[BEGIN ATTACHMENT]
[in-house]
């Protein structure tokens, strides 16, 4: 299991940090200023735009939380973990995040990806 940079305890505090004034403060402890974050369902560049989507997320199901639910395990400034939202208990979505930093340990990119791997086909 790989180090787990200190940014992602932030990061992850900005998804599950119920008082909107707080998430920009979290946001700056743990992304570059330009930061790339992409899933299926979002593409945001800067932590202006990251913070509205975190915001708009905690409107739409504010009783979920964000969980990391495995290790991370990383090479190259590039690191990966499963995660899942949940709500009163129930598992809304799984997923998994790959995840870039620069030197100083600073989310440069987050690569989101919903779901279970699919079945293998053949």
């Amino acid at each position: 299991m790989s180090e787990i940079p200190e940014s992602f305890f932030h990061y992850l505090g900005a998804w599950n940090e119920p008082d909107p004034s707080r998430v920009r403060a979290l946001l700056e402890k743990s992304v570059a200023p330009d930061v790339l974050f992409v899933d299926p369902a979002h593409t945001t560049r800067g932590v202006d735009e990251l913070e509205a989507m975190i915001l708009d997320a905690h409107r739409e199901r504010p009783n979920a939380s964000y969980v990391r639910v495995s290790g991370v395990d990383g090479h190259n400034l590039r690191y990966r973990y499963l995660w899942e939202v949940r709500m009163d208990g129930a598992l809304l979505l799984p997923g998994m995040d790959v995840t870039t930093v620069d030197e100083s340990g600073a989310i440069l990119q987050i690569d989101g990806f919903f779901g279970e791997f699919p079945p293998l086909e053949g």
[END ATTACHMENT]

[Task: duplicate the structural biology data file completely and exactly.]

[in-house]
């Protein structure tokens, strides 16, 4: 299991940090200023735009939380973990995040990806 940079305890505090004034403060402890974050369902560049989507997320199901639910395990400034939202208990979505930093340990990119791997086909 790989180090787990200190940014992602932030990061992850900005998804599950119920008082909107707080998430920009979290946001700056743990992304570059330009930061790339992409899933299926979002593409945001800067932590202006990251913070509205975190915001708009905690409107739409504010009783979920964000969980990391495995290790991370990383090479190259590039690191990966499963995660899942949940709500009163129930598992809304799984997923998994790959995840870039620069030197100083600073989310440069987050690569989101919903779901279970699919079945293998053949």
């Amino acid at each position: 299991m790989s180090e787990i940079p200190e940014s992602f305890f932030h990061y992850l505090g900005a998804w599950n940090e119920p008082d909107p004034s707080r998430v920009r403060a979290l946001l700056e402890k743990s992304v570059a200023p330009d930061v790339l974050f992409v899933d299926p369902a979002h593409t945001t560049r800067g932590v202006d735009e990251l913070e509205a989507m975190i915001l708009d997320a905690h409107r739409e199901r504010p009783n979920a939380s964000y969980v990391r639910v495995s290790g991370v395990d990383g090479h190259n400034l590039r690191y990966r973990y499963l995660w899942e939202v949940r709500m009163d208990g129930a598992l809304l979505l799984p997923g998994m995040d790959v995840t870039t930093v620069d030197e100083s340990g600073a989310i440069l990119q987050i690569d989101g990806f919903f779901g279970e791997f699919p079945p293998l086909e053949g």